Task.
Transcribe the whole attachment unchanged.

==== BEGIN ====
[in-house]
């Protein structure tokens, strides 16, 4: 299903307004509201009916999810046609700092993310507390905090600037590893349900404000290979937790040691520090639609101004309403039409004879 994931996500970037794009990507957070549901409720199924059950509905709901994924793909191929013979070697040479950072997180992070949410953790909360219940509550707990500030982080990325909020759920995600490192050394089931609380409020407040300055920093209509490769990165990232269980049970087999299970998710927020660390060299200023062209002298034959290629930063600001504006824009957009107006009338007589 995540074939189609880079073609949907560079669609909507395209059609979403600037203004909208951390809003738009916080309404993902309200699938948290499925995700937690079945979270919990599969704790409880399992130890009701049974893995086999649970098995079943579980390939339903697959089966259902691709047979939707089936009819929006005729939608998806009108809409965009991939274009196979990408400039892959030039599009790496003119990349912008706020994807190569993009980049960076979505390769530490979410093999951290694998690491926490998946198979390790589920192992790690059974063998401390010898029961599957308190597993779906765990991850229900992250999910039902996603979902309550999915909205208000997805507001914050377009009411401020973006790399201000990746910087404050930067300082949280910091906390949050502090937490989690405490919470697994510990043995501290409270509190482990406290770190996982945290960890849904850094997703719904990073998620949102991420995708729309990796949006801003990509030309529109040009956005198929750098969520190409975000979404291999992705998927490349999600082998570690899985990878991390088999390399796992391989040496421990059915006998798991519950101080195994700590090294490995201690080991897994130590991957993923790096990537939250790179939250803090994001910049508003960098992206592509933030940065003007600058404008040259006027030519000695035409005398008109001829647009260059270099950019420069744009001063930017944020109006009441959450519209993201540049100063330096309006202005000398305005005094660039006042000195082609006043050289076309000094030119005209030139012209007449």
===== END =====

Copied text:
[in-house]
């Protein structure tokens, strides 16, 4: 299903307004509201009916999810046609700092993310507390905090600037590893349900404000290979937790040691520090639609101004309403039409004879 994931996500970037794009990507957070549901409720199924059950509905709901994924793909191929013979070697040479950072997180992070949410953790909360219940509550707990500030982080990325909020759920995600490192050394089931609380409020407040300055920093209509490769990165990232269980049970087999299970998710927020660390060299200023062209002298034959290629930063600001504006824009957009107006009338007589 995540074939189609880079073609949907560079669609909507395209059609979403600037203004909208951390809003738009916080309404993902309200699938948290499925995700937690079945979270919990599969704790409880399992130890009701049974893995086999649970098995079943579980390939339903697959089966259902691709047979939707089936009819929006005729939608998806009108809409965009991939274009196979990408400039892959030039599009790496003119990349912008706020994807190569993009980049960076979505390769530490979410093999951290694998690491926490998946198979390790589920192992790690059974063998401390010898029961599957308190597993779906765990991850229900992250999910039902996603979902309550999915909205208000997805507001914050377009009411401020973006790399201000990746910087404050930067300082949280910091906390949050502090937490989690405490919470697994510990043995501290409270509190482990406290770190996982945290960890849904850094997703719904990073998620949102991420995708729309990796949006801003990509030309529109040009956005198929750098969520190409975000979404291999992705998927490349999600082998570690899985990878991390088999390399796992391989040496421990059915006998798991519950101080195994700590090294490995201690080991897994130590991957993923790096990537939250790179939250803090994001910049508003960098992206592509933030940065003007600058404008040259006027030519000695035409005398008109001829647009260059270099950019420069744009001063930017944020109006009441959450519209993201540049100063330096309006202005000398305005005094660039006042000195082609006043050289076309000094030119005209030139012209007449």